Daily Archives: June 15, 2018

Natural Gas Pipeline Explodes in Rural Kansas

Associated Press

Published on Jun 15, 2018

Authorities say a natural gas pipeline has exploded in a rural area in central Kansas, sending flames shooting more than 75 feet into the air. (June 15)

Harvard records show anti Asian-Americans bias

New China TV
Published on Jun 15, 2018

Harvard University is accused of biased admission criteria against Asian Americans. The claim by Students for Fair Admissions Inc is seeking a ruling from a U.S. federal judge.

Freak weather storm HITS UK: Snow, twisters and lightning fireballs wreak HAVOC

Climate Change News
Published on Jun 10, 2018

Freak weather storm HITS UK: Snow, twisters and lightning fireballs wreak HAVOC.
BRITAIN has been hit by a freak weather storm this weekend, with parts of the country experiencing snowstorms, lightning fireballs and flash flooding in the space of just a few hours yesterday.
A freak weather storm hit Britain yesterday, disrupting the summer heatwave that has swept across the country over the last week.

Scotland bared the brunt of the bizarre weather pattern, with the region stunned by snowstorms, huge hail and lightning explosions.

In one of the worst weather-related incidents yesterday, a family house in Lenzie suffered an unusual lightning fireball, which set their home ablaze.
Firefighters quickly arrived and found the roof of the house ablaze with thick smoke billowing from the burning roof.

No-one was reported injured in the event and Police Scotland said they were assisting Scottish Fire & Rescue with the “ongoing incident”.

In another incident, a snowstorm appeared to hit drivers on the motorway near Dunblane.

One of the drivers affected was the mum of tennis superstar Andy Murray, Judy, who tweeted a photo of snow-covered roads.
She said: “It’s June. Snow and hail where I live. This is the A9.”

Several drivers were forced to pull over after a rain of hailstones battered vehicles and caused dangerous road conditions.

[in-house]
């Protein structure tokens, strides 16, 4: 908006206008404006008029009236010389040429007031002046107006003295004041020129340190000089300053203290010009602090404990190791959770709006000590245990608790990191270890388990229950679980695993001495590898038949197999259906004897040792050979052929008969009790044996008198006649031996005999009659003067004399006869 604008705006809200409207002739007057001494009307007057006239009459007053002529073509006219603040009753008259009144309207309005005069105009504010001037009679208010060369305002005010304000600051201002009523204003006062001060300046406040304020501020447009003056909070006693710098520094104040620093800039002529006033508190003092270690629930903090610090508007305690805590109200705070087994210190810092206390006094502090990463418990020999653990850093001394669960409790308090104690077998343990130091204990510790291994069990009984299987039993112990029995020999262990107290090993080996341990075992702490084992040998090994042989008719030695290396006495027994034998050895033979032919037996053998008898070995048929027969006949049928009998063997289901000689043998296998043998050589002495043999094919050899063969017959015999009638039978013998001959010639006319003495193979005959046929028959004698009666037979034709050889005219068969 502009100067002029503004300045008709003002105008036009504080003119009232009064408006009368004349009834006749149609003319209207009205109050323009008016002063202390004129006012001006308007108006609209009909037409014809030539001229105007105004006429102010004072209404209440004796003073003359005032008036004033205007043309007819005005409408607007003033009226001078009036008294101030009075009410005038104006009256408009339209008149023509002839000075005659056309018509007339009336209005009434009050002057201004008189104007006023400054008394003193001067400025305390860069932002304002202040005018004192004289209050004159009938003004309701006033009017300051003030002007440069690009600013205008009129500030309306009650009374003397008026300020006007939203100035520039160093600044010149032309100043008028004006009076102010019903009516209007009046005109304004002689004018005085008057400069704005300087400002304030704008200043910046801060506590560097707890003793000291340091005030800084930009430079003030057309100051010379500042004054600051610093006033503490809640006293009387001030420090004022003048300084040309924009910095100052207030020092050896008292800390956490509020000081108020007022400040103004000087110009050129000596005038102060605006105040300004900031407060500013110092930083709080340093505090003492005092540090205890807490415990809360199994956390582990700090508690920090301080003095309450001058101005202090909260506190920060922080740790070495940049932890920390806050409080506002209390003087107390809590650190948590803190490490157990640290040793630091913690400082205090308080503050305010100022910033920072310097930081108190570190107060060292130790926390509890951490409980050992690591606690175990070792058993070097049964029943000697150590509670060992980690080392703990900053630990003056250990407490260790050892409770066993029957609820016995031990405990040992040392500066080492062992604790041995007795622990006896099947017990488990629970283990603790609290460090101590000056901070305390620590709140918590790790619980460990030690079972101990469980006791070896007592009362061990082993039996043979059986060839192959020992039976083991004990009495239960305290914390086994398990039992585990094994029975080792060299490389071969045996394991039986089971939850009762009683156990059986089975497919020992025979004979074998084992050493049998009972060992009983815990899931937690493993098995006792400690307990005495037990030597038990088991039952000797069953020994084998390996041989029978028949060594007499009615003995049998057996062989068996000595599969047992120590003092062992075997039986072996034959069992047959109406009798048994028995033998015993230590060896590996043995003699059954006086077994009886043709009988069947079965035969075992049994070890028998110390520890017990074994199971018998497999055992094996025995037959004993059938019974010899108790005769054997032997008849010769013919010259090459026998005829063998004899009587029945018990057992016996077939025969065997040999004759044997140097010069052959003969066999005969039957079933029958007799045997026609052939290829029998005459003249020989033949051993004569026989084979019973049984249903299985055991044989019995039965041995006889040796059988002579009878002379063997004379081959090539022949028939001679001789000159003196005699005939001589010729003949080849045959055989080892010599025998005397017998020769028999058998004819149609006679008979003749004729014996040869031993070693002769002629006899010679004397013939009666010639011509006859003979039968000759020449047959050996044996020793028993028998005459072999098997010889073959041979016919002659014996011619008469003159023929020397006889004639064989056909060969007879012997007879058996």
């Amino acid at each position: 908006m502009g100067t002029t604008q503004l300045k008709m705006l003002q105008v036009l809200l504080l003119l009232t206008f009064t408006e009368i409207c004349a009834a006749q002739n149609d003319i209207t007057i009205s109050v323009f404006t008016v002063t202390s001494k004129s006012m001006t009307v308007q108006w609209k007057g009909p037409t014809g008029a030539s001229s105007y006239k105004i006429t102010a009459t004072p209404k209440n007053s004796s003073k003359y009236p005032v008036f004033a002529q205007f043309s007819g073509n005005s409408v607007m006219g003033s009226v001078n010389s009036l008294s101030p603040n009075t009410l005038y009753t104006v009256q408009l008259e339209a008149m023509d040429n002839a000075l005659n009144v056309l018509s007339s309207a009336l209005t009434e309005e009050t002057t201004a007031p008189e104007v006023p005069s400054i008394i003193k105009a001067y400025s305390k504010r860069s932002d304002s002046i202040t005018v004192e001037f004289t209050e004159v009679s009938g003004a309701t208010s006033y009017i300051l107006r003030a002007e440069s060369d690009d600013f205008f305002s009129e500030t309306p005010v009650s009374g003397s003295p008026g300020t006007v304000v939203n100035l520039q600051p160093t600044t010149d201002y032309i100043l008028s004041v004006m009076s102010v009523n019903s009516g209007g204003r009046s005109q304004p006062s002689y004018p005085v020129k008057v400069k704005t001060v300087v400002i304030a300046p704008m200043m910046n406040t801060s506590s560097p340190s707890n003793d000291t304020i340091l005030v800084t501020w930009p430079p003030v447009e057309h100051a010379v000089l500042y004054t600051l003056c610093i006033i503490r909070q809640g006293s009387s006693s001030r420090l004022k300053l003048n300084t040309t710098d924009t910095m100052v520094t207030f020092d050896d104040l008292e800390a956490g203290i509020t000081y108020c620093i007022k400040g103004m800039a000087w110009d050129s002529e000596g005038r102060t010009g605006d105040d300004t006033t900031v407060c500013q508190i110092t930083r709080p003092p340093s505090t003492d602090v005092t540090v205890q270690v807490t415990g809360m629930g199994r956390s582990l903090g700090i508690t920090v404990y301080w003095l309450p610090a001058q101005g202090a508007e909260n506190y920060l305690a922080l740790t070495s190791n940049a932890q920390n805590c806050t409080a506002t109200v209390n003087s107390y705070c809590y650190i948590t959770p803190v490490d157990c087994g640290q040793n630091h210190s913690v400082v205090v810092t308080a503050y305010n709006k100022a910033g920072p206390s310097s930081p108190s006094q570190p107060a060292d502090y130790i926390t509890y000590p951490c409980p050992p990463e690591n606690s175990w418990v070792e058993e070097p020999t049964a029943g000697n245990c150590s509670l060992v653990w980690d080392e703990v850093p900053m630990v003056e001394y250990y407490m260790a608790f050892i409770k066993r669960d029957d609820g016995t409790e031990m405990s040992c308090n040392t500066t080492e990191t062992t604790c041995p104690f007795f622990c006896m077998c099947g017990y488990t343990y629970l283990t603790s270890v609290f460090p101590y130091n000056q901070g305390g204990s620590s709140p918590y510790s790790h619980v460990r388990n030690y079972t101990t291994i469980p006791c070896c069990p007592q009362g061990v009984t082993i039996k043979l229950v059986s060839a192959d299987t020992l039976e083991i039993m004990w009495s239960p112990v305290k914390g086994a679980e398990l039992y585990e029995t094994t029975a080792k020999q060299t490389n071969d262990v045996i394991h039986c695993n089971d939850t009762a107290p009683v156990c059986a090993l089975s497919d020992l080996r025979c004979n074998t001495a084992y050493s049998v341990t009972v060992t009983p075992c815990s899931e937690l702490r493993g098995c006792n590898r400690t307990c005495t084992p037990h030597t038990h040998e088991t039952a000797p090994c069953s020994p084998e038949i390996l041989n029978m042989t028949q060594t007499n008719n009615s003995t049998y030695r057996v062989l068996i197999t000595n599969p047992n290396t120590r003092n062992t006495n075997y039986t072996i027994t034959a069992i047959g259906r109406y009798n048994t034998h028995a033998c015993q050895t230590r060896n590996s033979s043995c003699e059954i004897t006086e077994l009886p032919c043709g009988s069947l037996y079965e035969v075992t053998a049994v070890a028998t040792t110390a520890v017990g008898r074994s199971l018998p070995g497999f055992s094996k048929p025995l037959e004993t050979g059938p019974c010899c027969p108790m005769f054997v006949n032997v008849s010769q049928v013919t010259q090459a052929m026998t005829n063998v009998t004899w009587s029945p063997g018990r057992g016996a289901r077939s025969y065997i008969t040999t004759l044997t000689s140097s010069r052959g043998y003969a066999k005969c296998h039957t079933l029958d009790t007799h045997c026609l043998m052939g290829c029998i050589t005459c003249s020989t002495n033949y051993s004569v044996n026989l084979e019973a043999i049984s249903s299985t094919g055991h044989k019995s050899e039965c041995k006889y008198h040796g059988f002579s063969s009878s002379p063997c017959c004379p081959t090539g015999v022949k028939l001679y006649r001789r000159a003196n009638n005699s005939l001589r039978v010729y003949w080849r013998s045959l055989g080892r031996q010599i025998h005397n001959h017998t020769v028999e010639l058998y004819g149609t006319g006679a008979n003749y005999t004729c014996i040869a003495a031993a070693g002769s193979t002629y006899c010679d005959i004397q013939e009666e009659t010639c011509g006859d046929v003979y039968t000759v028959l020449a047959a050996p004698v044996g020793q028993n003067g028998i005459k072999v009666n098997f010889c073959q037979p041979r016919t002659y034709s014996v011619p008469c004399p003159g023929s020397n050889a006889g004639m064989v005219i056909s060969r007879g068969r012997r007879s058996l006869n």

Residents near Clydebank were also hit by a sudden flash flooding incident which caused travel chaos.

Met Office meteorologist Peter Sloss warned that the weather pattern may not be over, with a threat of mini-tornadoes moving up from Cumbria.
He said: “Cumbria and the Lakes have seen a lot of thunderstorms, and what we are seeing is not like the tornadoes we see in America.

“What we are getting here are the smaller version, caused by spinning air being sucked up into the clouds.

“We’re experiencing the same weather conditions as Cumbria, and if people have their phone cameras at the ready, we might easily see footage.”

A yellow weather warning remains in place for most parts of Scotland until 9pm tonight.

Omni Seaport Hotel Groundbreaking

Boston City TV
Published on May 30, 2018

Governor Baker, Mayor Walsh, city councilors, and esteemed guests gather at the South Boston Waterfront for the official groundbreaking ceremony of the Omni Seaport Hotel. Located across from the Boston Convention and Exhibition Center, this new hotel will contribute to the development of Seaport District, create jobs, and economically enhance the surrounding area.

Boston Harbor Leaders Forum

Boston City TV
Published on Jun 5, 2018

Boston Harbor has long been the city’s most valuable asset and now is the time to take advantage of it. Mayor Walsh joins the mayor of Salem, Kim Driscoll, and the mayor of Lynn, Thomas McGee, at the New England Aquarium IMAX Theatre to discuss the harbor’s role as a unique form of transportation and open space, along with how it can strengthen our climate resilience and regional economy.

Ocean Rise now considered virtually Certain

Climate State
Published on Jun 9, 2018

Presentation by Peter Clark from Rutgers University, Sea-level Rise Over the Next 100 to 10,000 Years in Response to Global Warming: An Update to IPCC AR5 (April 2018).

Nuclear fusion on brink of being realised

Climate Change News

Published on Jun 12, 2018
Nuclear fusion on brink of being realised.
Carbon-free fusion power could be ‘on the grid in 15 years’.